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June 20, 2008


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Sounds like an amazing documentary and an amazing woman. Thanks for the report. If I had to face that choice, I'd probably put off making the decision like Joanna is doing.


Matissta and I haven't stopped talking about what we would do if we were faced with this choice. Without much hesitation, I said I would have the surgery. Of course, I'm beyond the child-bearing years plus as the Sassistas! "About" link reveals, I always see the mug of life as half-empty.

Westsista -- why would you put off the decision?

Yesterday, we had a chance to talk privately with Joanna to learn more about her and the process she went through to make the film. Her producer as well as the representative from the company that helped to fund the movie were also there. They could not have been more gracious. Rather than release the film in theaters nationwide, they are choosing to show it in healthcare venues to raise awareness. "It's ultimately a feminist film," Joanna told us. "It's about the control woman have over their bodies." Asassmen, sista!


Hmmmm. I don't know. If someone told me that I had a 85-90% chance of developing a cancer that would end my life, I think I would say, "But then I have a 10-15% chance that I won't." I would go on with my life and take the chance.

I have always told myself that if I am diagnosed with cancer of any kind that I would not undergo treatment for it. When faced with the reality of it, who know's what I would do?

I have watched friends struggle with this type of decision. Most have opted to have the surgeries and the chemotherapy treatments and the radiation. Many died. Some are still alive. I really on't know what I would do. Interesting question.


Men can also be diagnosed with the gene. Interestingly, fewer men choose to have the test because "they would rather not know."

Joanna is a charming and warm person, who has put her story out their to share and educate in order to save lives.

I look forward to seeing more of her films in the future.


A college friend of mine and her sister had their breast tissue removed and their breasts reconstructed because of the family history of breast cancer. The doctor recommended it and, after seeing what their grandmother and mother had gone through, they decided to go ahead. Thirty years later both are doing fine.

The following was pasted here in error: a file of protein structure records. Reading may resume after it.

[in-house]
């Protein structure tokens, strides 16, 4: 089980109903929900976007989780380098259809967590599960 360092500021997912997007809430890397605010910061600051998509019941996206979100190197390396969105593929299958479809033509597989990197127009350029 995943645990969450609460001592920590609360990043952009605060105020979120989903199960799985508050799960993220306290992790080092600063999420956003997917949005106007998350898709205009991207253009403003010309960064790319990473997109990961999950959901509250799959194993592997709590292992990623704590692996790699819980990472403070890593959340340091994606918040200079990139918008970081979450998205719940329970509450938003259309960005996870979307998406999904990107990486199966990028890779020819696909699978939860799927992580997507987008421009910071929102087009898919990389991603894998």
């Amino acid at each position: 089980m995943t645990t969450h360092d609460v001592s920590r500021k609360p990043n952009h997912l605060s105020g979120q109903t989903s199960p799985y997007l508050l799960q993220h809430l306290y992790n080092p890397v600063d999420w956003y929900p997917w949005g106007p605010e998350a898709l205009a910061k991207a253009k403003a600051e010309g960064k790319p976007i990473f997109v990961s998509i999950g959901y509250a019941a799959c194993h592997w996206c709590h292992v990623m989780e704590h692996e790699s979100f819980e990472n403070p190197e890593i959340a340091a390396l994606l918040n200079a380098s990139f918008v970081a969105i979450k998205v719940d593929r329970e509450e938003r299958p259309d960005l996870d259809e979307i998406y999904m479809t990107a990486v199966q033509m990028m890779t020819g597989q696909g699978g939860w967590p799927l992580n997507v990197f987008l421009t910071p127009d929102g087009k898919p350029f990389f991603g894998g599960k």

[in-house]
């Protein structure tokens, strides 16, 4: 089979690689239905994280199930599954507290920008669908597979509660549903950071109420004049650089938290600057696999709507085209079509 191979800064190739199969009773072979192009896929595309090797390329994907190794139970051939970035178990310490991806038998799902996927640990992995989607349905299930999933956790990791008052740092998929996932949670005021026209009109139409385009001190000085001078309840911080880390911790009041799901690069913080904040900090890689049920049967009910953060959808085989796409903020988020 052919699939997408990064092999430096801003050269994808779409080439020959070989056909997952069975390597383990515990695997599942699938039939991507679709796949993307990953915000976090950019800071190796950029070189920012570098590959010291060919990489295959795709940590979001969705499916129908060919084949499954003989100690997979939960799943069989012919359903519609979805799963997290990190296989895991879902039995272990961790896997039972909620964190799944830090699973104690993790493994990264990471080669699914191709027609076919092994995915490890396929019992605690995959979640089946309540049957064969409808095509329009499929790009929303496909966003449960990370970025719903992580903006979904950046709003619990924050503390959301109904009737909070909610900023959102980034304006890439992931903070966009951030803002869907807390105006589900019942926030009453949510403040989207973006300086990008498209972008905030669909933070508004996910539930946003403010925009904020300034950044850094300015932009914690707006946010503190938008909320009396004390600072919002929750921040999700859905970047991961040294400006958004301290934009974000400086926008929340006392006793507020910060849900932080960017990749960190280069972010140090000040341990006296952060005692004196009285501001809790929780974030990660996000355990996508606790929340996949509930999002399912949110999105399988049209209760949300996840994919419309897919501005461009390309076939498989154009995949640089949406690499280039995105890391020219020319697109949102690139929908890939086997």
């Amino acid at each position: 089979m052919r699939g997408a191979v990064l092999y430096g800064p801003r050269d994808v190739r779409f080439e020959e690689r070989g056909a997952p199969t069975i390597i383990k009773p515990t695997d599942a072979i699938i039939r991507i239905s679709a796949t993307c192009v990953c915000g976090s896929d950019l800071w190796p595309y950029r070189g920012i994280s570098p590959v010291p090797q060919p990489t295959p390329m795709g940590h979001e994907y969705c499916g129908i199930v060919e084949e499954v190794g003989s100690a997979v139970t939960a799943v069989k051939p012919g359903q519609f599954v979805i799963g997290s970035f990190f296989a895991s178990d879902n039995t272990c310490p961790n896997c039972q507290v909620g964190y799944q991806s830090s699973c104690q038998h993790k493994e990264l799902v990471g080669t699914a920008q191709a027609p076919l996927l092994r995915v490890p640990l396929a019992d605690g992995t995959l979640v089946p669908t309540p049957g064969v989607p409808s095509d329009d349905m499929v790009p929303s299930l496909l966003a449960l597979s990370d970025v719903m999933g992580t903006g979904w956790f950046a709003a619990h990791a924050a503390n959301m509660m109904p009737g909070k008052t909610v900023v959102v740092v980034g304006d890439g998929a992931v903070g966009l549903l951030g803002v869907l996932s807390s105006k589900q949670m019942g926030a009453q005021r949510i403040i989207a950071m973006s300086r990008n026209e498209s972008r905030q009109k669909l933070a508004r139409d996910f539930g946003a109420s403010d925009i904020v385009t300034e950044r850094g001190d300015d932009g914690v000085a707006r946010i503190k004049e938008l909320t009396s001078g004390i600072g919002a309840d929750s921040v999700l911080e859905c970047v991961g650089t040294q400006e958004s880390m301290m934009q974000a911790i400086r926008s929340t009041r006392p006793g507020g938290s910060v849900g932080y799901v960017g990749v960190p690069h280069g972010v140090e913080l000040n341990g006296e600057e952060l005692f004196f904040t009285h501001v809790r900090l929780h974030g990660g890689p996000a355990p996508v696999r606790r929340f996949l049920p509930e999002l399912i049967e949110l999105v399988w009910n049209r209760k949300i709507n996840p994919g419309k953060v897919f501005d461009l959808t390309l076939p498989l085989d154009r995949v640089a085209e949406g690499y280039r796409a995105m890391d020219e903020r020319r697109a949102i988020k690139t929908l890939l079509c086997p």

This is fascinating science with complicated implications. It's impossible to always predict what any of us would do until faced with the choices. The cool thing is, we're often not equipped to make the decisions until we have to. At least that's how it appears to me.

Although I can struggle with the blackness of despair at times, my answer to this question is that life is worth living, life is worth saving, and if the odds were that big, I'd do anything to preserve my own. Kids can and should be adopted, although I don't mean to sound like it'd be easy to lose any body parts.

The other comforting thing to me is that odds are just odds. Life defies them all the time (except that one about 100% mortality). Someone always has to make up the 1%, and it could be you.


Hmmm...Sassistas, you are dishing serious food for thought, while you consume gallons of popcorn and Coke at SILVERDOCS. (I hope that you will tell all about the effects of THAT later!)

Don't know what I would do. Both my Dad and oldest brother have had kidney cancer. It is not supposed to be hereditary, but my brother said that his doc recommended that all of his siblings should have an ultrasound screening, which I did. Based on that bit of history, I guess I would want to know.